Kaspersky finds worrying trends for South Africans’ passwords

typing on computer

When it comes to password security and knowing how to check if your details have been leaked, Kaspersky has found some worrying trends for South Africa.

The latest Kaspersky report, titled Defending digital privacy: taking personal protection to the next levelhas found that most South Africans think up their own passwords and don’t know how to check whether these passwords have been leaked.

“87% of South African users are thinking up their own passwords, while 72% say they are unaware about how to check if any of their credentials have already been leaked. This highlights the need for storing passwords more securely,” Kaspersky said in a press release.

Meanwhile, only 63% of South Africans surveyed for the report say that they actually remember all of their passwords.

Ten percent store passwords on a file on their computer, while 18% use their internet browser to store their passwords.

kaspersky survey results
Image credit: Kaspersky

So why are some of these trends worrying?

The best passwords are unique, complex, and include a range of uppercase, lowercase, and special characters. They also shouldn’t spell out specific words or phrases. The best way for users to keep their accounts safe is to never re-use passwords.

Therefore, thinking up your own password and relying on your memory means that you usually don’t achieve the complexity required for a secure password. This also makes you more likely to choose memorable words or reuse passwords across accounts.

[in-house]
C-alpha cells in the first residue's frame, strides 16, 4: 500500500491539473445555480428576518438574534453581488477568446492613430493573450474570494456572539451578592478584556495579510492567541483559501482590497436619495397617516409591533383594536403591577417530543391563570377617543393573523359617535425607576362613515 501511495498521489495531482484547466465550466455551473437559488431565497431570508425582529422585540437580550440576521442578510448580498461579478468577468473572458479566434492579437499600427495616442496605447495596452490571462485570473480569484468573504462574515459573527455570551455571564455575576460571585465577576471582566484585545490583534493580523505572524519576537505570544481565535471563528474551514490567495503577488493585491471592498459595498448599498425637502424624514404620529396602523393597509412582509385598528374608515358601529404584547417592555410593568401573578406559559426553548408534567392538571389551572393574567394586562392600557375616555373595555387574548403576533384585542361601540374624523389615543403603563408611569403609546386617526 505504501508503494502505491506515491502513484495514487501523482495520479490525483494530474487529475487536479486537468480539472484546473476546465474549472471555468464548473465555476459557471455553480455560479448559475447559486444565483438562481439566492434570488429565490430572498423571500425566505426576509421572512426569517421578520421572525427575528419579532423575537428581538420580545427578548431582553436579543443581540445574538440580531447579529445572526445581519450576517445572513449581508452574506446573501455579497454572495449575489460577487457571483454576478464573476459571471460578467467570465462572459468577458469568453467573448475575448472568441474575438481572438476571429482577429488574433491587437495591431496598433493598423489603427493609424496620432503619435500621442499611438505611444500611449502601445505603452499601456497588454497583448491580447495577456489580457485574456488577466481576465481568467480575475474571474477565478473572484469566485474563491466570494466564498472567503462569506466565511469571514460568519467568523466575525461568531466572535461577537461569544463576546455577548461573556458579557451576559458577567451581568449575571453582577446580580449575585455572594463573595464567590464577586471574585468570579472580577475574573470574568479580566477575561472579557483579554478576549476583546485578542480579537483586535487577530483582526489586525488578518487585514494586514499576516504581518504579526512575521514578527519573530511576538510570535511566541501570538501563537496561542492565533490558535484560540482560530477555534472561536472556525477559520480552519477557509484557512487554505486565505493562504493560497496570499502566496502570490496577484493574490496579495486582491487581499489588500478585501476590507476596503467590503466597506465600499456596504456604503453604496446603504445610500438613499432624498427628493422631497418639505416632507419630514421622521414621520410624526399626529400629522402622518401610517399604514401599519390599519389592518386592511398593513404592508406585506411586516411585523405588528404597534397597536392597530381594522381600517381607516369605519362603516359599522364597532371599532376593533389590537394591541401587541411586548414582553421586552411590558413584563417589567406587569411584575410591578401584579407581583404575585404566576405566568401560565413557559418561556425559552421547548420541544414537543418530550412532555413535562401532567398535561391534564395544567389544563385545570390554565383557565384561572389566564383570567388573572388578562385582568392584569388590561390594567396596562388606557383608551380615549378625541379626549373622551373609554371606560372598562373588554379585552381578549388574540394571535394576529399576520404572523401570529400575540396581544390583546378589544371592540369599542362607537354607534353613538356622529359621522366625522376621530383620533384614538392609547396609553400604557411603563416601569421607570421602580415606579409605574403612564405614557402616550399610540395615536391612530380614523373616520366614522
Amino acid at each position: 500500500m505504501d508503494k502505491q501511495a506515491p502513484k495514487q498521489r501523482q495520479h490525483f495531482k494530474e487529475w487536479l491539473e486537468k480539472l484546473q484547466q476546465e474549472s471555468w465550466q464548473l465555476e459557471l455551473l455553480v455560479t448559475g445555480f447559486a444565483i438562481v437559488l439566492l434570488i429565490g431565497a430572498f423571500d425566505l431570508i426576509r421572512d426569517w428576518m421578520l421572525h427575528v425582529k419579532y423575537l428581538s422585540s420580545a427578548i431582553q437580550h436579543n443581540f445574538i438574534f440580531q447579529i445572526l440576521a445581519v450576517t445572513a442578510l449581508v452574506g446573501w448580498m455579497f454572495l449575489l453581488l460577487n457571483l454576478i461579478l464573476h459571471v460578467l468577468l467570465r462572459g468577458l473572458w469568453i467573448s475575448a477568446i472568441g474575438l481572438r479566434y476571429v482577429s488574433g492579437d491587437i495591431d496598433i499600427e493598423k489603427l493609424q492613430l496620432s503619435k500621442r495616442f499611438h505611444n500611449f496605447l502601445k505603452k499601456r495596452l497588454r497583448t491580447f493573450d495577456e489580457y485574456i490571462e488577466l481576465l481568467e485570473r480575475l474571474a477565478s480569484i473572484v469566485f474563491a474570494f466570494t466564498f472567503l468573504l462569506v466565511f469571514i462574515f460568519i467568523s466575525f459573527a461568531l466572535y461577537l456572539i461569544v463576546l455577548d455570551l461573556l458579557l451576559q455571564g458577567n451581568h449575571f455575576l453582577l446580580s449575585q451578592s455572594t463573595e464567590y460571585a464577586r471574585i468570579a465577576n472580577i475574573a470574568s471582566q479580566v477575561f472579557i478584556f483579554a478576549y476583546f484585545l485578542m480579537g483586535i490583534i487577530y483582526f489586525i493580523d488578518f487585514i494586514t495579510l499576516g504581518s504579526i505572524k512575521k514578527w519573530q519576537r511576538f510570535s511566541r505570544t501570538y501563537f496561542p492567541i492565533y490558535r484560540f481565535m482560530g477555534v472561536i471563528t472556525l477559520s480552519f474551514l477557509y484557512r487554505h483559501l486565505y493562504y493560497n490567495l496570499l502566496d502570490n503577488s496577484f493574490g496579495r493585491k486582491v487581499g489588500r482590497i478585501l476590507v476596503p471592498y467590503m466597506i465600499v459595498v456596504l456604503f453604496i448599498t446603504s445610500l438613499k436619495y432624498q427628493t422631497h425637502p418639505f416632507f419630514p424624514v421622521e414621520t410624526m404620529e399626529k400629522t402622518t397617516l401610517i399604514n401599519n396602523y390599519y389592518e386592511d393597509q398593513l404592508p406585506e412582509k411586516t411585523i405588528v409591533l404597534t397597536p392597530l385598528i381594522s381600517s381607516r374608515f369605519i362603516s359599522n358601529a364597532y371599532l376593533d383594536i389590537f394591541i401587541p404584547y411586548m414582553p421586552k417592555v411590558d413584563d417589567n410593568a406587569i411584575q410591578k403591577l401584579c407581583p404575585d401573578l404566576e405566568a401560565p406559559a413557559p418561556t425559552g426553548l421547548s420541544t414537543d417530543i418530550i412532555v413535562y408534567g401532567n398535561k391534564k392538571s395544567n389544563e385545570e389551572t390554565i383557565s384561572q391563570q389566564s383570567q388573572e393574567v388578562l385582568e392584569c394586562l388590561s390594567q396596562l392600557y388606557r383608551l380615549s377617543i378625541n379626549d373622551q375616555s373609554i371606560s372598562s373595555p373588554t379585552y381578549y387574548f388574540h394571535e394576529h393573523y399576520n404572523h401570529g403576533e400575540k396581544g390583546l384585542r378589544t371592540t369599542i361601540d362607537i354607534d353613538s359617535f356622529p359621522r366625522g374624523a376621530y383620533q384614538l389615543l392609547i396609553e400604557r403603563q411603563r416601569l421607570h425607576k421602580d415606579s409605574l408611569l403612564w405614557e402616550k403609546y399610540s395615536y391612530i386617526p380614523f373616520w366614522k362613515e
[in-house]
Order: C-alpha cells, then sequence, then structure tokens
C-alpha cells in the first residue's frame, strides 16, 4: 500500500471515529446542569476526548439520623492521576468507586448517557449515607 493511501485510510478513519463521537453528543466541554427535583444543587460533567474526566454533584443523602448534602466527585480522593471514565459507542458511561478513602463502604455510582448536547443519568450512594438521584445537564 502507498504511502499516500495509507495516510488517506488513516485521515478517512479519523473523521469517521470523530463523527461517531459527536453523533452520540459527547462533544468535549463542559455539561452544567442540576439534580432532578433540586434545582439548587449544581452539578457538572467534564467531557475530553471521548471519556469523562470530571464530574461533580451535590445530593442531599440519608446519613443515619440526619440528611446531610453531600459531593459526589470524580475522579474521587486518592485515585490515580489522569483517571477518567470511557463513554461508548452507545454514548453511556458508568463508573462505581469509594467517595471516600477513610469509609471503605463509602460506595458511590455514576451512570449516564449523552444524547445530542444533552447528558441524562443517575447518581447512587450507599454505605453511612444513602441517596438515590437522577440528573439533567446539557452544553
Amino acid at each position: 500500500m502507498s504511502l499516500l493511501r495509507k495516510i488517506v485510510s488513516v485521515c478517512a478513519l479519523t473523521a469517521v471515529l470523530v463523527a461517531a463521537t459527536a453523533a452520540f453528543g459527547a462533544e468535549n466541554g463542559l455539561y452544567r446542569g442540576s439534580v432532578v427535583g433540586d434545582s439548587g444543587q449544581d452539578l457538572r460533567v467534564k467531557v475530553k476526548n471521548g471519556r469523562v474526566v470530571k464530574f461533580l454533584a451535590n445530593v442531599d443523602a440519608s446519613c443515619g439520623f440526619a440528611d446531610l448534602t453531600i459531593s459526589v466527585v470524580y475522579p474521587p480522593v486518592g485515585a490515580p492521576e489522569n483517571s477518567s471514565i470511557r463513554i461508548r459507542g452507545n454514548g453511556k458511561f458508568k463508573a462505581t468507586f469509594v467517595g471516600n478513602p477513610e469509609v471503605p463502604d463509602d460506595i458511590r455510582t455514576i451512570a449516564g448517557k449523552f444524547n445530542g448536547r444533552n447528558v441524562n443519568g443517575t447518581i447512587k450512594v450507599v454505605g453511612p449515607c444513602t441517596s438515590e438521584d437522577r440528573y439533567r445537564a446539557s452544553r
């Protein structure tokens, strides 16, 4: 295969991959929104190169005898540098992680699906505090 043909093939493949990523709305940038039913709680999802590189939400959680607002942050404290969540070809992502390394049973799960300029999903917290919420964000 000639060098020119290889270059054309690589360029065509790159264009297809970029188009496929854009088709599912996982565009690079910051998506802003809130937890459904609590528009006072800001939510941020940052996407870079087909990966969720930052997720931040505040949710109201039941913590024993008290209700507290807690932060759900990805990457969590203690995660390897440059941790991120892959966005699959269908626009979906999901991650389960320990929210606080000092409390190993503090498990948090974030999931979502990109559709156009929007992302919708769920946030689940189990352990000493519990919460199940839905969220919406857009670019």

Furthermore, not knowing how to check if a password has been leaked means you could end up re-using a compromised password. Recycling these credentials then makes it more likely that a breach of one service will lead to your accounts on other services being accessed.

How to check if your password has been leaked

So how can you check if your password or account credentials have been exposed in a data leak or breach?

The website HaveIBeenPwned.com is one of the most useful tools for checking whether your password or details have been compromised in a breach. The website regularly adds the latest breaches. It also searches websites such as Pastebin to see whether any account details have been shared on a public-facing website.

Google’s Password Checkup can also inform you if you need to change your passwords for your Google account.

How to keep passwords safe

It’s incredibly difficult to both think up and remember sufficiently complex passwords by yourself. As such, Kaspersky and other security firms recommend using security software to generate and store passwords.

Storing your passwords in a document makes them easy to access if your computer login is compromised. However, a password manager can keep these passwords encrypted.

While password managers aren’t fool-proof, they are decidedly safer than re-using passwords or storing them somewhere that can be easily accessed by others.

Feature image: Christin Hume on Unsplash

Megan Ellis, Editor
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